Office of the Registrar
Campus Address
Hanover, NH
Phone: (603) 646-xxxx
Fax: (603) 646-xxxx
Email: reg@Dartmouth.EDU

Organization, Regulations, and Courses 2023-24

ENGL 62.04 Trauma and Enjoyment in Early American Literature

Trauma is omnipresent today, but so is confusion about its signs, symptomatology, and long-term effects. Is trauma an event, a process, or a condition of being? Is sex or power more predominant in human relations? Why do we put ourselves in harm’s way despite our better intentions? Are life’s worst experiences always immitigable injustices, or are they potentially transformative? Early American literature might seem an unlikely guide here, but the distinction between violence and pleasurable excitation was crucial to the way American settlers encountered natives, how slavery became a definitive moral issue, and how literary history evolved from cautionary narratives of seduction to intensified engagements with reality. This dual survey course examines classic works of American literature from the first encounter to the Civil War, alongside pivotal works in trauma theory.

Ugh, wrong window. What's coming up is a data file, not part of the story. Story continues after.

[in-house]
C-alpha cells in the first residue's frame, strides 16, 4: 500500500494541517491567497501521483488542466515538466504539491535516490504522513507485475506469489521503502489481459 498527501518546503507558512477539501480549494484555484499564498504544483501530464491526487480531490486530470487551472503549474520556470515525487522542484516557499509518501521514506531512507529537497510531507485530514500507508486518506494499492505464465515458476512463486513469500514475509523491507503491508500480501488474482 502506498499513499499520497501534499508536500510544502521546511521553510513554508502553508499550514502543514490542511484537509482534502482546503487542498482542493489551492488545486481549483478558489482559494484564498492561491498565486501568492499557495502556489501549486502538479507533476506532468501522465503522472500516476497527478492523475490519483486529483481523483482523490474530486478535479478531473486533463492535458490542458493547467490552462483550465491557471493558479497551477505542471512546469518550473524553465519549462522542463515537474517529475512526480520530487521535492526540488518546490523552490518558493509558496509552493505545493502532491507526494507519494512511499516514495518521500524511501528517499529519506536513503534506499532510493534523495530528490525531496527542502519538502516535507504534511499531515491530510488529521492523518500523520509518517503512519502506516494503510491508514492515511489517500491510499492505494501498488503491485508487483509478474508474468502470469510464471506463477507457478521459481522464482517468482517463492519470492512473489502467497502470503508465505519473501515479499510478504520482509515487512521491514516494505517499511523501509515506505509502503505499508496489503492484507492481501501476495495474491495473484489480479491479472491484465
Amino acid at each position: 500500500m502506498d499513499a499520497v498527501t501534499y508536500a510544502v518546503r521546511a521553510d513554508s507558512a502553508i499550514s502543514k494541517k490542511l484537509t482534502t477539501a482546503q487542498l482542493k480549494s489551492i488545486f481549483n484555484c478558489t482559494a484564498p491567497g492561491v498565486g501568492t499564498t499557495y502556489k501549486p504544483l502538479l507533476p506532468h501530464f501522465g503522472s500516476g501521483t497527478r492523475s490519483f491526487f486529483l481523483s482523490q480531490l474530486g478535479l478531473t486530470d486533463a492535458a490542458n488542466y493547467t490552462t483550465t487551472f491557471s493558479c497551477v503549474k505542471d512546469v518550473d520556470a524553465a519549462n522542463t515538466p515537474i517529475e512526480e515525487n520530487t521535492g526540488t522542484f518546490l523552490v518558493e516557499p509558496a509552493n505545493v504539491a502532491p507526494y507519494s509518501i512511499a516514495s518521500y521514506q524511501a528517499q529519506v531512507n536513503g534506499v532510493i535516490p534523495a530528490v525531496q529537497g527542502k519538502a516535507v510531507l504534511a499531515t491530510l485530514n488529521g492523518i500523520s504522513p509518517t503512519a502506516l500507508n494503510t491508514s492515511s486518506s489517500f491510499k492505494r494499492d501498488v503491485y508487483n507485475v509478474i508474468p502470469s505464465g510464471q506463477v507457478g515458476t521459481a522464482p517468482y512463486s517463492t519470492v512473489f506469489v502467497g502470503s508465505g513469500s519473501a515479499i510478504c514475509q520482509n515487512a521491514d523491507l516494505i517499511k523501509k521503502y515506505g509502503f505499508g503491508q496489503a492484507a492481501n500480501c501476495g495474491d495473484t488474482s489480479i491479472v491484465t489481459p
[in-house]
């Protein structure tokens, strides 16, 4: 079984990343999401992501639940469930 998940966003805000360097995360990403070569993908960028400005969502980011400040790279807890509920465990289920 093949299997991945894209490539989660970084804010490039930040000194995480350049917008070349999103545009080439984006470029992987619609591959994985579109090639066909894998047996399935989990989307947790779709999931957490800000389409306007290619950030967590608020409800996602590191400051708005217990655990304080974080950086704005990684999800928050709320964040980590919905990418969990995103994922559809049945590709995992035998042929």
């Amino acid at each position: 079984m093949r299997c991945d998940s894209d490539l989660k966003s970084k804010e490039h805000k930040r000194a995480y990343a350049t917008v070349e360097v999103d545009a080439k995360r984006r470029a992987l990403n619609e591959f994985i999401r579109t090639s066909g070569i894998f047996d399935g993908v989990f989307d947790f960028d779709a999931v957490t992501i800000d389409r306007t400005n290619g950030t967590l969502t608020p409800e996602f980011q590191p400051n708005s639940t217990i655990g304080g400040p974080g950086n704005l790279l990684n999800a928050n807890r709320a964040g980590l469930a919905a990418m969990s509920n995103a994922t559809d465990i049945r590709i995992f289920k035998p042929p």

Degree Requirement Attributes

Dist:LIT; WCult:W

The Timetable of Class Meetings contains the most up-to-date information about a course. It includes not only the meeting time and instructor, but also its official distributive and/or world culture designation. This information supersedes any information you may see elsewhere, to include what may appear in this ORC/Catalog or on a department/program website. Note that course attributes may change term to term therefore those in effect are those (only) during the term in which you enroll in the course.

Department-Specific Course Categories

Junior Colloquium: Course Group II